How to build an annual UX strategy

by | Mar 1, 2023 | User Experience

A strategy a year makes UX appear

Unlike apples and nuts, great products don’t grow on trees. They happen through well-considered strategies and tested UX design methods.

You probably think you’ll soon have more strategies than you do customers, but it’s worth it…  we promise. Once you have a detailed plan for consistently keeping your users happy and your overall goals top of mind, you’re golden.

Besides, a UX strategy isn’t as intense as a business profile. Think of it as a roadmap to streamlining paradise.

Roll up your sleeves, bring the pens, and meet us at the corner of UX design and business strategy.

 

1. Define your #UXgoals

Aligning business with user goals gives you and your team a clear guide and peace of mind that you’re on the established path. Together, outline what you want to achieve in terms of UX. You might answer questions like:
  • What are we creating or improving?
  • What problem does it solve?
  • What is a successful UX?
  • Who are our users?
  • What are the financial targets?
  • What does the budget look like?
  • What is the deadline?
  • What are the timelines of each project?
  • Are there any potential company performance improvements that could help us enhance UX?
  • What tools do we have to test, track, and monitor our efforts?
  • How will we know when something is not working?

 

2. Do your UX research homework

Research is the part that takes the longest, so determine the available tools and resources to streamline the process. Think about the information you need and how you will capture and assess it.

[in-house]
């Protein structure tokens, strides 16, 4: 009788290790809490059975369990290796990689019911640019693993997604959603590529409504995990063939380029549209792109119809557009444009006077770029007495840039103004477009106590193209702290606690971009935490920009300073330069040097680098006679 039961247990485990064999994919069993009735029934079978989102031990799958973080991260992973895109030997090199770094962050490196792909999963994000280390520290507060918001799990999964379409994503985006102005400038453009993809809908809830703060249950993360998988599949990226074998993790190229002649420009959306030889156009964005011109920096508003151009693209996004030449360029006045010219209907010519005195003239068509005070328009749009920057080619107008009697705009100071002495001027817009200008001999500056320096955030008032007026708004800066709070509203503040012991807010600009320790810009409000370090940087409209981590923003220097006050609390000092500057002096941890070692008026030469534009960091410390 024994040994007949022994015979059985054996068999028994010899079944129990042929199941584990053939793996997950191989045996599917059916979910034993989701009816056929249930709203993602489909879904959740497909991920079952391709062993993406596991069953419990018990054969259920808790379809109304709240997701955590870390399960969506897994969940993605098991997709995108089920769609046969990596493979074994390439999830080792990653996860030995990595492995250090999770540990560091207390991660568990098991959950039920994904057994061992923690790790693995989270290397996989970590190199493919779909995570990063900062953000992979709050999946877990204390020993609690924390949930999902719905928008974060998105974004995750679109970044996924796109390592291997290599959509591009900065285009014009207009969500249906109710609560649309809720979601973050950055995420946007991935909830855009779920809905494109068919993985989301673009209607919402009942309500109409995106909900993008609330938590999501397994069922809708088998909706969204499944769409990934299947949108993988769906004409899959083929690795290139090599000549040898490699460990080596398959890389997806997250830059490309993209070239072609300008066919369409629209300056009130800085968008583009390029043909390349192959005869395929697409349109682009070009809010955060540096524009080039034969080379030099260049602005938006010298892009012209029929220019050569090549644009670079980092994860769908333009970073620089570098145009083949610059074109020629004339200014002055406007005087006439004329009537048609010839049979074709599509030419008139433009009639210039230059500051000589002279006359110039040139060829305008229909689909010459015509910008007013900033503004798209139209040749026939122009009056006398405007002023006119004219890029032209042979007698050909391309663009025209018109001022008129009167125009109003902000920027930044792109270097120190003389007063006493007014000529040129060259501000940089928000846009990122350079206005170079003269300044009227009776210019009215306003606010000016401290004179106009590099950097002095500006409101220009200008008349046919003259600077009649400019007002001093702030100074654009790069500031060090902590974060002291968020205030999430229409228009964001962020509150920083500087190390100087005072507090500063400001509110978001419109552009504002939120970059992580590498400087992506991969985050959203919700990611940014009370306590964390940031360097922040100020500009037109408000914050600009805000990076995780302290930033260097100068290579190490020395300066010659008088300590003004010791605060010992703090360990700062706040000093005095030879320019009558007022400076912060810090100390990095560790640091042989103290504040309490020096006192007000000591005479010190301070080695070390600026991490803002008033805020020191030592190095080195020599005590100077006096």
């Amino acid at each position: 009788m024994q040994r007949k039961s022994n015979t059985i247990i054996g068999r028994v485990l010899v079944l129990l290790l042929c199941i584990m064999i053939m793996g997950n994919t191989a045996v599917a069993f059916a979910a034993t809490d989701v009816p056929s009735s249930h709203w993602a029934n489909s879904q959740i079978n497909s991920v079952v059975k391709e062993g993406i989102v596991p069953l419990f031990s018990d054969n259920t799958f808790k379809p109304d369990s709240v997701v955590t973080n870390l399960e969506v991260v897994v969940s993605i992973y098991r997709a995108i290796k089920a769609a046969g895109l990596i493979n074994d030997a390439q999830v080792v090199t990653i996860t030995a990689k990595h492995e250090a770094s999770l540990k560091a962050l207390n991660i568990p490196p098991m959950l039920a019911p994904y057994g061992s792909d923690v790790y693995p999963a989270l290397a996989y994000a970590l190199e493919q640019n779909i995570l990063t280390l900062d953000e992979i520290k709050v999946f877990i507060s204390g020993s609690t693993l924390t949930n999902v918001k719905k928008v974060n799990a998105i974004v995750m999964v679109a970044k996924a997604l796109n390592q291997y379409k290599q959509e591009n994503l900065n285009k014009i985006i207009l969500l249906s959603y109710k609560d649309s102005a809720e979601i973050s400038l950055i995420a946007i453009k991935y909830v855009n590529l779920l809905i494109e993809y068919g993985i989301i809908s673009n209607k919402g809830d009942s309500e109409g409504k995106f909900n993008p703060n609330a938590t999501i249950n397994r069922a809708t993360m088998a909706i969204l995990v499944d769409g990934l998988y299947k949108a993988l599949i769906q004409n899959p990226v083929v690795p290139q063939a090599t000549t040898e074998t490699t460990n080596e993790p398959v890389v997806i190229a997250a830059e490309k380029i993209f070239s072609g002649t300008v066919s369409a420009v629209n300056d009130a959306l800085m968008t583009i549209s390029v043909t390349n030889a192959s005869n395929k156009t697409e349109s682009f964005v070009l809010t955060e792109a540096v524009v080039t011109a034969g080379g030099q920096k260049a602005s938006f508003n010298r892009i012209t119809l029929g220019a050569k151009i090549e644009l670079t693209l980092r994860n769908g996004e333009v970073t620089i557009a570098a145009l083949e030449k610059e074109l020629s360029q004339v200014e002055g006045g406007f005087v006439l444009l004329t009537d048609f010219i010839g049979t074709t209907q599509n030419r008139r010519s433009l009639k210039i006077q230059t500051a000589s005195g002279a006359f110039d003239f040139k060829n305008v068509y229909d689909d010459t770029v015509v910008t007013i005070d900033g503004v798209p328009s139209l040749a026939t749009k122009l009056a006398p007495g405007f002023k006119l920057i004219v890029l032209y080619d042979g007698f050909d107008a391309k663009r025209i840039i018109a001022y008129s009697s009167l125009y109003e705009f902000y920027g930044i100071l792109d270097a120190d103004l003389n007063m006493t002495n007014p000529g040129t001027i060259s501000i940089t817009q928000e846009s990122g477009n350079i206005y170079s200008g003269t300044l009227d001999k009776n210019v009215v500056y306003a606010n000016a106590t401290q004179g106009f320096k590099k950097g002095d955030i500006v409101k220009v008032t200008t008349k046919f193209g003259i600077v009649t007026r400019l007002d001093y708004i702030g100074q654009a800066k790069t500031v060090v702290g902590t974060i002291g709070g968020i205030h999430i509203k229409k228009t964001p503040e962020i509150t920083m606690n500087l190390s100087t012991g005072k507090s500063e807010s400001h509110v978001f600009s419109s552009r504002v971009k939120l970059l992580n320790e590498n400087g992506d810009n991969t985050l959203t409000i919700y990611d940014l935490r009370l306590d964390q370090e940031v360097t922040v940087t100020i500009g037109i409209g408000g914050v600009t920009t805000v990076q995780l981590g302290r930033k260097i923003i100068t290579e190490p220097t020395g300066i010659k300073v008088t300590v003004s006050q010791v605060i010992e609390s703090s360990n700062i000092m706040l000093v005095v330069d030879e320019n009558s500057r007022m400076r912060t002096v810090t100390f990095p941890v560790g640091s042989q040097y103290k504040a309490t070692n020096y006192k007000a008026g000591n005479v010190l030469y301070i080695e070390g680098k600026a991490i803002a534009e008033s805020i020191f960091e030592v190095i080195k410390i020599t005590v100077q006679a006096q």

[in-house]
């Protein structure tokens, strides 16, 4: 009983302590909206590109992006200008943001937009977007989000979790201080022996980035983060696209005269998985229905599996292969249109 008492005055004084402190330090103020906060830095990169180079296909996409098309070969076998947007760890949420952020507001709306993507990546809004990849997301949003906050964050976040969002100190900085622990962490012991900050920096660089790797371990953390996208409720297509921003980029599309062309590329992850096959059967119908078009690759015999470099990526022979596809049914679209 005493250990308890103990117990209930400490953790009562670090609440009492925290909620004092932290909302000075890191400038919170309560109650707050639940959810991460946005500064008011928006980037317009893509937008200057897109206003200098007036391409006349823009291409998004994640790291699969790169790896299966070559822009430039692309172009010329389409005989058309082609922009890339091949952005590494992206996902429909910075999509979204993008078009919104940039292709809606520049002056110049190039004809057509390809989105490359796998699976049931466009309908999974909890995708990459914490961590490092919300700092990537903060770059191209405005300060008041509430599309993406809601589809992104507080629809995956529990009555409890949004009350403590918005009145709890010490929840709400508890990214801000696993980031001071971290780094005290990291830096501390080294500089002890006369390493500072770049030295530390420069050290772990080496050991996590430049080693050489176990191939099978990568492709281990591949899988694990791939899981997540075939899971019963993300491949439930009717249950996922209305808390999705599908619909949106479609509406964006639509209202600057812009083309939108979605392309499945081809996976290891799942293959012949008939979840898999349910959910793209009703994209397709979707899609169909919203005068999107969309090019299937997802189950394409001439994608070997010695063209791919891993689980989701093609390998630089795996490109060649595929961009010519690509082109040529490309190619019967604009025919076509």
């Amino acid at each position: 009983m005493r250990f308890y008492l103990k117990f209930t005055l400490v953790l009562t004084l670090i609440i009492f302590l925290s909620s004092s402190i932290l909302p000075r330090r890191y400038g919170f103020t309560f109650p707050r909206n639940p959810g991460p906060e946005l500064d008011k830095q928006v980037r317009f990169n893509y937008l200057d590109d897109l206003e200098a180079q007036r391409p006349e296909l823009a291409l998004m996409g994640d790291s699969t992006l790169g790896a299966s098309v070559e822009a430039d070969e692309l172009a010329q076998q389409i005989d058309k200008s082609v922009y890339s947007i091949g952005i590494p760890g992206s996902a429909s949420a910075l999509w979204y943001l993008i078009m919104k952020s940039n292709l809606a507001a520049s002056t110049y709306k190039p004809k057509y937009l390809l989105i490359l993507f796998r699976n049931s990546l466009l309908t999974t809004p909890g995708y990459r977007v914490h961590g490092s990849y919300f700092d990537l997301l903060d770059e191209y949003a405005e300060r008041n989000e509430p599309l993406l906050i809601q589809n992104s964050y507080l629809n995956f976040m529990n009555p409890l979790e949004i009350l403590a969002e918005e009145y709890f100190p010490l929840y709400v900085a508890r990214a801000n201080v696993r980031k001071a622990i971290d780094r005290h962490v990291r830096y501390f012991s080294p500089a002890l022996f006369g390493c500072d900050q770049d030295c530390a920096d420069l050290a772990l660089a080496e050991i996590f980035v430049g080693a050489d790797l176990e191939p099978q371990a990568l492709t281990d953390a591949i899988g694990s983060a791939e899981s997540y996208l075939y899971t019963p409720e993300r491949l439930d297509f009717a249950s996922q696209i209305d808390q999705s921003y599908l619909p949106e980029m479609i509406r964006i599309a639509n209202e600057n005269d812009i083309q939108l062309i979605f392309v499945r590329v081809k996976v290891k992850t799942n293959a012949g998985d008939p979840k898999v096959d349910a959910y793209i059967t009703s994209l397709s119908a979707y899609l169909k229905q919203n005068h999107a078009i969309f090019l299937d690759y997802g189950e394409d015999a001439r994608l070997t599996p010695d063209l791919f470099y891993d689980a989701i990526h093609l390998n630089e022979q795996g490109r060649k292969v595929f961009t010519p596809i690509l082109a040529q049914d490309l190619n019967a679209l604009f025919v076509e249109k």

But wait, there’s more…

You can’t just meander through the Google results pages. Categorise your research into:
  • Users:
    • Do we already have some information about users? Or are we starting on a blank page?
    • What data do we need? (demographics, wants, needs)
    • How will we get it?
    • What tools can we use to distribute surveys?
    • Will we compile data into journey maps, personas, stories, or scenarios?
  • Competitors:
    • Which companies have similar products?
    • What services do they provide?
    • How do their products function?
    • Do they have a strong UX?
    • Are there good UX examples?
  • Stakeholders:
    • What do they expect from the product?
    • How will they use it?
    • Have they tried any UX techniques in the past?
    • How do they track and determine success?
  • Seasons:
    • How do users behave in winter, summer, spring, and autumn?
    • Is there a noticeable difference in behaviour?
    • How does it affect our UX strategy?

 

3. Put UX examples on the blackboard

Once you’ve answered your questions, you should have a solid foundation to start brainstorming. However, consider what brainstorming methods work best for your team’s dynamic and select the right approach for you.

For example:
  • Ideation exercises
  • Online software
  • Wireframing and prototyping tools
  • Design software
Then, outline the bare minimum features, images, graphics, usability, accessibility, and content necessary to make your UX successful.

 

4. Implement to see what works

Planning, product testing and analysis can be complicated, especially because established methods may need to change for future product testing.

So, create a more generic plan:
  • Who’s doing the testing?
  • Are tests moderated or unmoderated?
  • Are we doing in-person or remote testing?
  • What standardised UX testing methods are there?
  • Are we testing in-house, or are we outsourcing?
  • How will we measure UX success?
  • Quantitative data, qualitative data, or both?

 

5. Repeat

Look, perfection doesn’t exist – so you constantly have to tweak your strategy. It’s normal to completely re-create the thing once or twice (or more) as long as you keep improving your approach and meeting user expectations.

Not feeling up to doing all this solo? We gotcha. Contact us for a killer UX strategy.

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